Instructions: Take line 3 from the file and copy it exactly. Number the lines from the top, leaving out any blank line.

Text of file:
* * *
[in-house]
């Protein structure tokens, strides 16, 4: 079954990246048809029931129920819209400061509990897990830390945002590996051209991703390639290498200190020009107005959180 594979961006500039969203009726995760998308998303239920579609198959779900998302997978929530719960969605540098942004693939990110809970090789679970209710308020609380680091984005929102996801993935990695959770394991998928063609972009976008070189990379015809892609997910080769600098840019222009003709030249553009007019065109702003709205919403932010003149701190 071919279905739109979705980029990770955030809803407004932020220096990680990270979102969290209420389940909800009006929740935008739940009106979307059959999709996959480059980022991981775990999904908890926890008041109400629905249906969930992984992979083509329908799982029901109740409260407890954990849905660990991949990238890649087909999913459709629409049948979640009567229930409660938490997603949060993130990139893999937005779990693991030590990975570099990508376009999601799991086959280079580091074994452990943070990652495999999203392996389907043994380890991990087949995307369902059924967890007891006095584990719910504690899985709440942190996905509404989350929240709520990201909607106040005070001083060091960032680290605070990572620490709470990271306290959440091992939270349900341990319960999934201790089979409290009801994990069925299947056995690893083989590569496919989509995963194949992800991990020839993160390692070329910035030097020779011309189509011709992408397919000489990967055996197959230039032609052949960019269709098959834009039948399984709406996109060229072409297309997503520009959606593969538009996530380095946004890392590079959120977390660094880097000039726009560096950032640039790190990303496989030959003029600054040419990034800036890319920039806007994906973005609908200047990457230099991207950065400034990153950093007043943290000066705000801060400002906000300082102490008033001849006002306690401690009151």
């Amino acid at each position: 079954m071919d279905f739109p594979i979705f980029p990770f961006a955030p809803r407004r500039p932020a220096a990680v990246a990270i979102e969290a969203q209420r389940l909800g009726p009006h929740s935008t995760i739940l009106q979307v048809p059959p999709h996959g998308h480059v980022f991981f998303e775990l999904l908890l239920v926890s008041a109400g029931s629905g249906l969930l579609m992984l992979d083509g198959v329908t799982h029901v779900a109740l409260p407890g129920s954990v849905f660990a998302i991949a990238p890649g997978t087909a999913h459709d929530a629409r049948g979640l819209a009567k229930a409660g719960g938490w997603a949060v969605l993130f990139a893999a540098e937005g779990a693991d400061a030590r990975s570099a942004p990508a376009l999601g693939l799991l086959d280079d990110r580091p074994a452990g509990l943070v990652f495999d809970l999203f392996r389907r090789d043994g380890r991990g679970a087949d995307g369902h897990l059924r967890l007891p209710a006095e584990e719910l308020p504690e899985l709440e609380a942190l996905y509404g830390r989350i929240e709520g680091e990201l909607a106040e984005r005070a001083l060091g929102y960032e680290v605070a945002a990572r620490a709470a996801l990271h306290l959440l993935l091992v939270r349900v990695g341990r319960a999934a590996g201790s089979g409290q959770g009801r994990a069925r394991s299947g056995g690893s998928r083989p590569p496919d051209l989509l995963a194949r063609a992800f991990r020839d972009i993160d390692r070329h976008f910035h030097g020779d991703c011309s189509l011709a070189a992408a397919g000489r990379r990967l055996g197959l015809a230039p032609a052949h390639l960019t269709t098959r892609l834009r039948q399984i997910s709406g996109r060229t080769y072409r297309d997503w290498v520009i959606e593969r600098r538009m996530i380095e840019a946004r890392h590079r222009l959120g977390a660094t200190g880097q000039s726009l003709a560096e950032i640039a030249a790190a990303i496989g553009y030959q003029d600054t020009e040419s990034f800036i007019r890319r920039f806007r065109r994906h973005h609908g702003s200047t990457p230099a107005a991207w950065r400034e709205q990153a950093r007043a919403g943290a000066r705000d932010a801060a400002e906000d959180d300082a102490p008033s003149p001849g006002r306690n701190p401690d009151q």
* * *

């Amino acid at each position: 079954m071919d279905f739109p594979i979705f980029p990770f961006a955030p809803r407004r500039p932020a220096a990680v990246a990270i979102e969290a969203q209420r389940l909800g009726p009006h929740s935008t995760i739940l009106q979307v048809p059959p999709h996959g998308h480059v980022f991981f998303e775990l999904l908890l239920v926890s008041a109400g029931s629905g249906l969930l579609m992984l992979d083509g198959v329908t799982h029901v779900a109740l409260p407890g129920s954990v849905f660990a998302i991949a990238p890649g997978t087909a999913h459709d929530a629409r049948g979640l819209a009567k229930a409660g719960g938490w997603a949060v969605l993130f990139a893999a540098e937005g779990a693991d400061a030590r990975s570099a942004p990508a376009l999601g693939l799991l086959d280079d990110r580091p074994a452990g509990l943070v990652f495999d809970l999203f392996r389907r090789d043994g380890r991990g679970a087949d995307g369902h897990l059924r967890l007891p209710a006095e584990e719910l308020p504690e899985l709440e609380a942190l996905y509404g830390r989350i929240e709520g680091e990201l909607a106040e984005r005070a001083l060091g929102y960032e680290v605070a945002a990572r620490a709470a996801l990271h306290l959440l993935l091992v939270r349900v990695g341990r319960a999934a590996g201790s089979g409290q959770g009801r994990a069925r394991s299947g056995g690893s998928r083989p590569p496919d051209l989509l995963a194949r063609a992800f991990r020839d972009i993160d390692r070329h976008f910035h030097g020779d991703c011309s189509l011709a070189a992408a397919g000489r990379r990967l055996g197959l015809a230039p032609a052949h390639l960019t269709t098959r892609l834009r039948q399984i997910s709406g996109r060229t080769y072409r297309d997503w290498v520009i959606e593969r600098r538009m996530i380095e840019a946004r890392h590079r222009l959120g977390a660094t200190g880097q000039s726009l003709a560096e950032i640039a030249a790190a990303i496989g553009y030959q003029d600054t020009e040419s990034f800036i007019r890319r920039f806007r065109r994906h973005h609908g702003s200047t990457p230099a107005a991207w950065r400034e709205q990153a950093r007043a919403g943290a000066r705000d932010a801060a400002e906000d959180d300082a102490p008033s003149p001849g006002r306690n701190p401690d009151q």